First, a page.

The Stories Underneath

So many of us, when walking or driving around, we see the people holding those cardboard signs, those who seem less fortunate than us. What we never realize or never even think about is the fact of how many there are. We never think about who they are or their circumstances surrounding how they got there. We never realize what types of experiences that they have had to get to where they are. I am one now to think about what is available to them nowadays and not feel as sorry for them. But also at the same time, I never think about what they may had gone through during their time of homelessness, who they may of encountered, how many bad experiences they have had to not even want to go into a shelter.

The homeless point in time count started today. It actually started for me on last Thursday (January 19) when I went to the team leader training. When I first heard about this homeless point in time count, I was very intrigued by the idea of getting to do something like this just for the fact of being better able to understand more of the idea of where residents who live where I work could of came from before going to the shelter.  Homelessness has always been a curiosity of mine because it never makes sense. Now since working at the shelter it has made me have even more questions especially about those who are panhandling on different streets.  There are so many resources available for these people where they could have three meals a day as well as most of the time a place to sleep and even people to help them find a home and get health services. All these questions that I have have led me to want to participate in this count just to find out more about how people on the street may live.

Starting out,  the training was very interesting. The people were organized but could be better so. One of the most interesting aspects of this count for me was the veteran portion.  They are wanting all veterans that we meet on the street to automatically go into a shelter that night.  And then they said that they would find them shelter within 48 hours. For me that seems a bit surreal. The training overall allowed me to learn a lot. The only difference between the team leader training and the normal volunteer training was the fact that we got to learn about our route to find the homeless people. In the training we learned about the survey as well as the different crisis methods (in case there happened to be one). We also got to meet people who may also be on the team. In my case, the other team members of mine had gone to the training the previous day so I was unable to meet them until Sunday night (January 22). Overall I felt that the training was very productive and it made me even more excited for the event itself.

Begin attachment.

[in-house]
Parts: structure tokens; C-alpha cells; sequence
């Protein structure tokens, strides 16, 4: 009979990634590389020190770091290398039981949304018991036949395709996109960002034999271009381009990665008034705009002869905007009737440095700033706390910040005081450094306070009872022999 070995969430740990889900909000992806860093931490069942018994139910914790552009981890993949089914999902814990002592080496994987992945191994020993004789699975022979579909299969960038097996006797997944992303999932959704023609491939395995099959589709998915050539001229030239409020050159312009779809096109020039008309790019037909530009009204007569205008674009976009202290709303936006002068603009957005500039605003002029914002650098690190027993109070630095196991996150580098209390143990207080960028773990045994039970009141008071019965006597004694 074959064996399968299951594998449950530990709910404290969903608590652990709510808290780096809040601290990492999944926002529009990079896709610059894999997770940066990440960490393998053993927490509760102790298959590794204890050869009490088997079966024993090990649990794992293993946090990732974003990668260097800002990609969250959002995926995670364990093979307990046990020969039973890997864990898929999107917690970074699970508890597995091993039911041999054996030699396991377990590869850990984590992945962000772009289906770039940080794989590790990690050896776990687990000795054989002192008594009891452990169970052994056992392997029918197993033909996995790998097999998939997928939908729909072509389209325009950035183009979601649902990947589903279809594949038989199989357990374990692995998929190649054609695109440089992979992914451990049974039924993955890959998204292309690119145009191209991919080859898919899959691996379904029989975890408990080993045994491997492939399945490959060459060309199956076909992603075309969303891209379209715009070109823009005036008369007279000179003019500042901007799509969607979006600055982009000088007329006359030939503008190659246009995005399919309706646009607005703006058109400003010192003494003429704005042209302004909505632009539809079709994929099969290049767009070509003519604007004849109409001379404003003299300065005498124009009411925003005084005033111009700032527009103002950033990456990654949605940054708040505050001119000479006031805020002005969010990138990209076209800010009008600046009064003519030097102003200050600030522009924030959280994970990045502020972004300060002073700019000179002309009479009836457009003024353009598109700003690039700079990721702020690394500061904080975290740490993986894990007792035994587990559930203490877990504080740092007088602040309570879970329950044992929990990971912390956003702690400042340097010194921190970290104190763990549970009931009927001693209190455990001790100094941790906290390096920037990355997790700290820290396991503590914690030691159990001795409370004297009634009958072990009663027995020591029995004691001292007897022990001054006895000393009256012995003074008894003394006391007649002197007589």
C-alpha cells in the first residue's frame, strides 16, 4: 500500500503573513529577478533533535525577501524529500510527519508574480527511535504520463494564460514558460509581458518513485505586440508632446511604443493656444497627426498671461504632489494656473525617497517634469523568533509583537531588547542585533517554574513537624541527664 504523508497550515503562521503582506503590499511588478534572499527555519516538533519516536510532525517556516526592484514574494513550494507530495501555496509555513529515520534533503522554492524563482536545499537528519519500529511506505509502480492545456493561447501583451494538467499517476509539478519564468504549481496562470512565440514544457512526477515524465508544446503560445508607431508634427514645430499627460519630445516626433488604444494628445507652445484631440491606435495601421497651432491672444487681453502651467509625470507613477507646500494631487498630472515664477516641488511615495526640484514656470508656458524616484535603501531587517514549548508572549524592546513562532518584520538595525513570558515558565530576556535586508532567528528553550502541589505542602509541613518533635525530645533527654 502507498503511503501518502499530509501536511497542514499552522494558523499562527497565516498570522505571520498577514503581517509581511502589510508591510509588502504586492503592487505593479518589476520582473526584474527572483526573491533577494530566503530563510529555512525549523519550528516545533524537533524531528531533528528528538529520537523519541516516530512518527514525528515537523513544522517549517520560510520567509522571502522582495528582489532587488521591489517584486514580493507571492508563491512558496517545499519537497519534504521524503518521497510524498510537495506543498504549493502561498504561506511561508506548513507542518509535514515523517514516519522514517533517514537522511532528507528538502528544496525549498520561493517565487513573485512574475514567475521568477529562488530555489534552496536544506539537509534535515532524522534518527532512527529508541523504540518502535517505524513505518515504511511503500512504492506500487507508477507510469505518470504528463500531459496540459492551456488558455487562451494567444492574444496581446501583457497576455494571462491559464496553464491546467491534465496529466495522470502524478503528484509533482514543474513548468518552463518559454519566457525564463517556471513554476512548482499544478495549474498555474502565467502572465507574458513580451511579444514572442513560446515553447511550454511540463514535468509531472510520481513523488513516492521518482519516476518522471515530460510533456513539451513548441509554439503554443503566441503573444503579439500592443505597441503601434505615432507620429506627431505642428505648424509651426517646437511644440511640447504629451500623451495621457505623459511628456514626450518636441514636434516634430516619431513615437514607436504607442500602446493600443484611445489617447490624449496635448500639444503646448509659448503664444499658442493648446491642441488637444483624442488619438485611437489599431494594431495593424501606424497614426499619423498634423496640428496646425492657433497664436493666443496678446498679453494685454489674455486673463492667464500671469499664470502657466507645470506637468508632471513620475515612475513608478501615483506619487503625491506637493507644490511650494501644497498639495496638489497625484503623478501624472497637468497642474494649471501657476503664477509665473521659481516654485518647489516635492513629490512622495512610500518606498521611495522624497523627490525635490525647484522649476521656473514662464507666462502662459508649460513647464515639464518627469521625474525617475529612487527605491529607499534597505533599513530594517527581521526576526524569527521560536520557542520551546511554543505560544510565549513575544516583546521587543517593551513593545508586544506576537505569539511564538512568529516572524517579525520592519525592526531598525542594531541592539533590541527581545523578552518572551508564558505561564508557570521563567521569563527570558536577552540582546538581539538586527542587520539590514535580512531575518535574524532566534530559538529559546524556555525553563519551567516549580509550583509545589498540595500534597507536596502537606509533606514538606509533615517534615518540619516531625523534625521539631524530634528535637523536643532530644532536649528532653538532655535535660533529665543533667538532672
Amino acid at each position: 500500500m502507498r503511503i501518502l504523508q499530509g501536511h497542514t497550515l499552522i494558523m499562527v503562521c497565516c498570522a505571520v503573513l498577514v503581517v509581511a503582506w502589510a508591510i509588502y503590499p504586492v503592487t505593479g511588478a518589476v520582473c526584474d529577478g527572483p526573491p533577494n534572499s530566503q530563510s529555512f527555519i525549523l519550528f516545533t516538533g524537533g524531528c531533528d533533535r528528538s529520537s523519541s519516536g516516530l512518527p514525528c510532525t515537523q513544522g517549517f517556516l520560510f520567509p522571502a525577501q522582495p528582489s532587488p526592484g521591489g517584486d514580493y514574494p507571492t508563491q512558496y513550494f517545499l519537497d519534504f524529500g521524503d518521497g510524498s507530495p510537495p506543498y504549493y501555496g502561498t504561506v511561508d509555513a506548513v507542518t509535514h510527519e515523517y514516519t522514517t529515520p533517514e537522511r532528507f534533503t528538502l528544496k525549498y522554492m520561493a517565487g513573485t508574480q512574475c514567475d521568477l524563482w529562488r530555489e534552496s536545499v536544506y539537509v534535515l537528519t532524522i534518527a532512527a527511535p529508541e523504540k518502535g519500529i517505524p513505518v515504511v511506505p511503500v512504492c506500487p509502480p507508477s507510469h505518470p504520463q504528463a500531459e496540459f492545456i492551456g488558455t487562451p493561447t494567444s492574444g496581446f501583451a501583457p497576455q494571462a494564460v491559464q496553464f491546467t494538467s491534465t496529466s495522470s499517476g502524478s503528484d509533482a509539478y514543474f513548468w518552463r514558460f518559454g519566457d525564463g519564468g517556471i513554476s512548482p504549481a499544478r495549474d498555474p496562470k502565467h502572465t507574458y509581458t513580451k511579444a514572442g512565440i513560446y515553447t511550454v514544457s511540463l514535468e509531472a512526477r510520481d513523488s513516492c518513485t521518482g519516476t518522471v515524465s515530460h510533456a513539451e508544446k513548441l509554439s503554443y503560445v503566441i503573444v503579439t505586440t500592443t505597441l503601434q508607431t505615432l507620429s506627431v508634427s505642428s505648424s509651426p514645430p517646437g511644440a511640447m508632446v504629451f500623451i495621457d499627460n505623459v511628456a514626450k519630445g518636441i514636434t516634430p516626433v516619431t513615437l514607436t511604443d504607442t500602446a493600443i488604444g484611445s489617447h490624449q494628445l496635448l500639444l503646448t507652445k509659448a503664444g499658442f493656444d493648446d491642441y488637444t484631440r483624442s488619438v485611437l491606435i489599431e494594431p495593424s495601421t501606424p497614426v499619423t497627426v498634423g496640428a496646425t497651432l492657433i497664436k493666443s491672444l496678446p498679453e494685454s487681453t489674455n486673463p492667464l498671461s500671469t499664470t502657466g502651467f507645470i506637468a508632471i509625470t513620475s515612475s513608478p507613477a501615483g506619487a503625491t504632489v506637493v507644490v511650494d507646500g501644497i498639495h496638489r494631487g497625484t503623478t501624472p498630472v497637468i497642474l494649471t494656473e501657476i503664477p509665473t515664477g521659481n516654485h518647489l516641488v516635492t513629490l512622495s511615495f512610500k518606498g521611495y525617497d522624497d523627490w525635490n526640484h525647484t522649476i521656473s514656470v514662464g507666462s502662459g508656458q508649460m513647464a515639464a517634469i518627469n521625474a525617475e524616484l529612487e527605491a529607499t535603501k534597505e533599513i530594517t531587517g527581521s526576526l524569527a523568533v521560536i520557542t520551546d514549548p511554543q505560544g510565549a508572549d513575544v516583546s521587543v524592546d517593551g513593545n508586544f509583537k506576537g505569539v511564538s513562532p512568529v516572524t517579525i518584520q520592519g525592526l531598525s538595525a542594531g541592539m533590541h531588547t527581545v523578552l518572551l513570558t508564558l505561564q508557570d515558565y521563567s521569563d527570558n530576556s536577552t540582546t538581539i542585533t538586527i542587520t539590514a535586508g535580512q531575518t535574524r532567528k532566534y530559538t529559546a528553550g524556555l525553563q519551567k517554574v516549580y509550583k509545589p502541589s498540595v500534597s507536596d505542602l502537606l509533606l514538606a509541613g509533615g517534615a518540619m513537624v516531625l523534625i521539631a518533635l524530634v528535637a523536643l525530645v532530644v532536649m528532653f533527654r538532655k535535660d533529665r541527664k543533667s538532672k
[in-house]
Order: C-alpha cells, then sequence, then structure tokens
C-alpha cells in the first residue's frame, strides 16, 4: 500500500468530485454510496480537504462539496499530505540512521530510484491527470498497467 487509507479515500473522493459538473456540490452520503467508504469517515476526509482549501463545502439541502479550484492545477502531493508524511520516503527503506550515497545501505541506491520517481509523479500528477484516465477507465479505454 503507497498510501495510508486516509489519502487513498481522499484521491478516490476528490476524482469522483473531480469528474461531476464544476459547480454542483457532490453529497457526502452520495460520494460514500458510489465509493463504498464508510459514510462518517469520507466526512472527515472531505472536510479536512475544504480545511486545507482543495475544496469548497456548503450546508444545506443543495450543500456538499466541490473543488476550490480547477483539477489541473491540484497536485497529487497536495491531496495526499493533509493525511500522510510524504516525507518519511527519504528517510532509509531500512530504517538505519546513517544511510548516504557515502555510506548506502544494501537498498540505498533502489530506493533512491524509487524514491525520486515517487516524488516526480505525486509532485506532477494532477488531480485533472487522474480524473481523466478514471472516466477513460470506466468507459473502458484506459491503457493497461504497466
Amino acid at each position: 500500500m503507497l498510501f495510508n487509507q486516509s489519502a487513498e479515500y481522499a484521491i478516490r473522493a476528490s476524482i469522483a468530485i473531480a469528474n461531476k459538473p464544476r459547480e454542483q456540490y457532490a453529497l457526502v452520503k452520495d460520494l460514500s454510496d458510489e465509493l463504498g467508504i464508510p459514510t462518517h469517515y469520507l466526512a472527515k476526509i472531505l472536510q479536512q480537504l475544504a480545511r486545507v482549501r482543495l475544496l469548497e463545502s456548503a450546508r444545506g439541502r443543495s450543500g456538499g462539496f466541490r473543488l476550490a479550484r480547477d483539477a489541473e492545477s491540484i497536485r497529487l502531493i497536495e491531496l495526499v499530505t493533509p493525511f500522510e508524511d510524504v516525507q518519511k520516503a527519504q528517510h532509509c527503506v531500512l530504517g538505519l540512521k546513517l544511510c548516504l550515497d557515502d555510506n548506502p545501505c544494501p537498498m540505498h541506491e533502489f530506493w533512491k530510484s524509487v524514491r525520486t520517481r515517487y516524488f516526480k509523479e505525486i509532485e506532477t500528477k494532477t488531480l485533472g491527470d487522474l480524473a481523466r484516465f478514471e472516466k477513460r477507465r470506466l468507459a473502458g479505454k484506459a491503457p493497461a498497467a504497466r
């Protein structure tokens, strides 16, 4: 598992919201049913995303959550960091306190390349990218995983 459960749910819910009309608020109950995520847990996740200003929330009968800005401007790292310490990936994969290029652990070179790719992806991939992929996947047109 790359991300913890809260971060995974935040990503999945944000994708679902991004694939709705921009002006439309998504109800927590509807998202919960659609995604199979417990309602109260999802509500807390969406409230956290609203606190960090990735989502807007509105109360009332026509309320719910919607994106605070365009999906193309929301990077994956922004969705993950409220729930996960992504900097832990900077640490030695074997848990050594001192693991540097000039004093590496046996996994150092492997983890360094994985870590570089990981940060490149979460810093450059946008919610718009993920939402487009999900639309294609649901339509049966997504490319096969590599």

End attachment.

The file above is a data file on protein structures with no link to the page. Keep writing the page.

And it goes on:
On the Sunday night, the excitement happened. We were supposed to meet at 7 pm at Our Daily Bread. Originally, I had no idea where that was, so I planned on driving there. When I put it in my GPS though, I found out that it was only 0.4 miles from where I was, so in the beginning I felt quite stupid. In the end though, it was OK cause I had to drive around for about 20 minutes trying to find parking. Each time that I went to the training places I found it very interesting. Since being in Baltimore I have been able to learn a lot more about the different homeless resources and where people can go to get help. But I had never actually seen the different

My team members

My team members

properties. So being able to go into both Helping Up Mission as well as Our Daily Bread makes the words actually have some pictures to them. It helps me to see how well put together they are and how they can be so successful. Both of the places are quite big buildings and they allow a lot of people to be in there at once which is a great help when there are so many homeless in Baltimore that are needing more resources.